Sally (Bergin) Behrends and her brother, Harold Bergin, remembered the bells their father used to put on his horses when they pulled the sleigh at Christmastime.
Although it was a common sight and sound in those days, a local newspaper in February 1936 referred to their father, John Bergin, driving his sleigh to town as a “spectacular sight.”
The newspaper article also stated that it was “a fine looking sleigh, all polished and ornamental, with two different sets of bells, one large set and the other smaller.”
Sally and Harold remember riding in that sleigh with their father, behind the horses adorned with the jingling bells in the wintertime, and especially at Christmas time.
Their dad died in 1944 and, as they had not seen the bells for many years, they thought they were lost in the past.
“Then, five years ago, these bells were found by my brother in the barn, in an old lard can,” Sally said. “We were so thrilled, because we thought they were gone.”
Although estimated to be well over 100 years old, the bells were in good shape, but the leather straps they were attached to were deteriorated.
“So he got them out and took them to Arthur, and had the Amish re-do them and replace the leather straps,” Sally said.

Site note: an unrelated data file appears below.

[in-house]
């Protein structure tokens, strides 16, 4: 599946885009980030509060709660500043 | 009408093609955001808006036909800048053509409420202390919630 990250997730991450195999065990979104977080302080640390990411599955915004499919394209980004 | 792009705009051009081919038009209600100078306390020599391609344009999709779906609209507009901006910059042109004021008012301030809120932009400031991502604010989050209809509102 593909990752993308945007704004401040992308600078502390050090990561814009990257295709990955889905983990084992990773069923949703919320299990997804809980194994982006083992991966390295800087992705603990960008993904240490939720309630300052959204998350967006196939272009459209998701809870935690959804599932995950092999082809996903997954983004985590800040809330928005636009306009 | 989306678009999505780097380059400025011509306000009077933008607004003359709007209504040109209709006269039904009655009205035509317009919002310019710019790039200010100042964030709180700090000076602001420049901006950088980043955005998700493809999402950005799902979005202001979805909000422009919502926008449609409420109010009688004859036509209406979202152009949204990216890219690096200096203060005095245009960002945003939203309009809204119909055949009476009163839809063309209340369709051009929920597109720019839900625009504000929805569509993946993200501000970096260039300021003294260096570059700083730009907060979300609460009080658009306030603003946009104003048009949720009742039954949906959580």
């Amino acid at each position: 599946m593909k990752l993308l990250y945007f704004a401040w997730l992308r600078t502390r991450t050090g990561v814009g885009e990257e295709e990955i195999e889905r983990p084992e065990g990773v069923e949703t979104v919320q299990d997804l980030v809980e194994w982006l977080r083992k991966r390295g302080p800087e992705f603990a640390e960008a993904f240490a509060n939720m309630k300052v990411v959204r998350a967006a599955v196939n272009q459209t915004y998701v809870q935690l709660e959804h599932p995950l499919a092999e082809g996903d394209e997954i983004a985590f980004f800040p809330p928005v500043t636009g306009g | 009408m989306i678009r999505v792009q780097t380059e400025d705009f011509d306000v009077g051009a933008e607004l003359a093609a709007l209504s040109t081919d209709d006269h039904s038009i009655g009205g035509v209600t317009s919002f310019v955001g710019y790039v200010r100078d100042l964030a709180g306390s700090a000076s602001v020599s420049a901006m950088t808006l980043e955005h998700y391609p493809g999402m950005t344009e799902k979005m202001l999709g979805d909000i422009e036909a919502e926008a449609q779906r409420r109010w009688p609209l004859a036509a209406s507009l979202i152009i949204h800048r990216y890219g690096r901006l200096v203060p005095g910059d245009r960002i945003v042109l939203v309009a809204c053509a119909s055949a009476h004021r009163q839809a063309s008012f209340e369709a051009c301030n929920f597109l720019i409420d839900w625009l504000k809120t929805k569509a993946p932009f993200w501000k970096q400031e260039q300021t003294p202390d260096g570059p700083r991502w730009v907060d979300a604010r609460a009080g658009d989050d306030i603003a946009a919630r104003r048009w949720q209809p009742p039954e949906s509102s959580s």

Sally remembers the old sleigh, also. “Dad kept it in an old garage and covered up. As kids, we would get in it to play, because it had velvet seats in it, really up to date,” she said.
“I don’t remember the year, but Joe Burtschi from Vandalia heard about the sleigh, and he bought it from our mother. So that was the end of the sleigh.”
The discovery of the thought-to-be-lost bells was like a gift itself, and they are enjoyed, along with the memories that accompany them every Christmas.
“We now share them,” she said. “I have them one year, and he has them the next year. It’s a little bit of memories.”
The bells also provide, besides shared memories, an even closer bond between Sally, who lives in rural Brownstown, in Sefton, and Harold, who lives in Hammond, Ind.